Upthread: Ground rules for MIT man loading for AGC programming (Nov 14, 1966)
Downthread: LGC program status for AS-206 (Nov 28, 1966)
See listNOV 25 196666-FM1-168FM/Deputy Chief, Mission Planning and Analysis DivisionSmall program change needed in the AS-501/502 AGC program
In the course of development of the AS-206 computer program at MIT, a coding error was discovered which was immediately recognized as being common to the AS-204 and AS-501/502 programs. It is a scaling error, if you know what that means, which imposes the operational constraint of not operating one of the integration programs (i.e., Average G) at an altitude in excess of about 3,000 n.mi. Whereas this should pose no problem on AS-204, we have some concern about AS-501 and AS-502. Specifically, during the nominal mission, the Average G program is set into operation when the spacecraft is at an altitude of approximately 2,500 n.mi. Errors in the state vector update sent prior to the pre- vious maneuver which places the spacecraft in this high-altitude tra- jectory, or failure to get that update into the spacecraft computer for some reason, could result in dispersions wherein the Average G would be called upon at an altitude above the 3,000 n.mi. limit. Of course the guidance system would not recognize it was at the higher altitude except that a second state vector update is transmitted just before Average G is turned on in order to provide acceptable reentry conditions and landing point control. The whole problem results from poor quality updates or none at all.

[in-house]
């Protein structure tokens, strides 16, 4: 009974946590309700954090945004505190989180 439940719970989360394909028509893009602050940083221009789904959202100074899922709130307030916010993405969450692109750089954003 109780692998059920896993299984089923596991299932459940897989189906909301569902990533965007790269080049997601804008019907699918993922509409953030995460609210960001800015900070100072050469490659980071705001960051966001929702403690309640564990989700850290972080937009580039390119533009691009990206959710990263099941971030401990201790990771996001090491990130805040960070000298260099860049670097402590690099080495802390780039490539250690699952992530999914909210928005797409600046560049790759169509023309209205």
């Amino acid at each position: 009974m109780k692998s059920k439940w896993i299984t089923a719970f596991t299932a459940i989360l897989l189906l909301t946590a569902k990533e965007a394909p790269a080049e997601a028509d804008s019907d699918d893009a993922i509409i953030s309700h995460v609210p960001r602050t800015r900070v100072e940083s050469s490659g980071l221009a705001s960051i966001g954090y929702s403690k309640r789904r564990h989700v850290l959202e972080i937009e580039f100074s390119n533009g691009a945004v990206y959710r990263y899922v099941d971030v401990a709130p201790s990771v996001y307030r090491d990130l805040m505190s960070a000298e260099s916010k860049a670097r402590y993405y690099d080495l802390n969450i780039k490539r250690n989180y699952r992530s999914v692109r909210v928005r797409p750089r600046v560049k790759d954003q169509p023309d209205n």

In examining this problem with MIT, it was determined that approximately eight words of the program would have to be changed to eliminate it. Of these, six words are three double precision constants and two are program steps of some type, I think. They are all located in a single rope module and since they are so completely isolated, a minimum re-verification effort is required to certify the changes for flight.
Ropes for the AS-501 program are currently being manufactured by Raytheon. It would be unwise both in terms of schedule and cost to interfere with their completion. The rope modules which they are now producing will be perfectly adequate for verification tests and could even be used in flight if we are willing to accept the danger of an erroneous state vector update or the failure of it to be received. On the other hand, it is currently our consensus that we would be wise to manufacture a single new module to be substituted in the spacecraft when it's available. It will cost about $15,000 and will take about 30 days to make starting after delivery of those now in process. The cost in effort and treasure is justifiably small to procure the insurance the new rope would provide for possible update problems, particularly considering the current level of confidence we have in that business. It is our intention to proceed unless directed otherwise.
Incidentally, it is my understanding that one of the maneuvers on the AS-502 mission is carried out at an altitude in excess of 3,000 n.mi. and thus we will have no choice but to make this correction for that flight.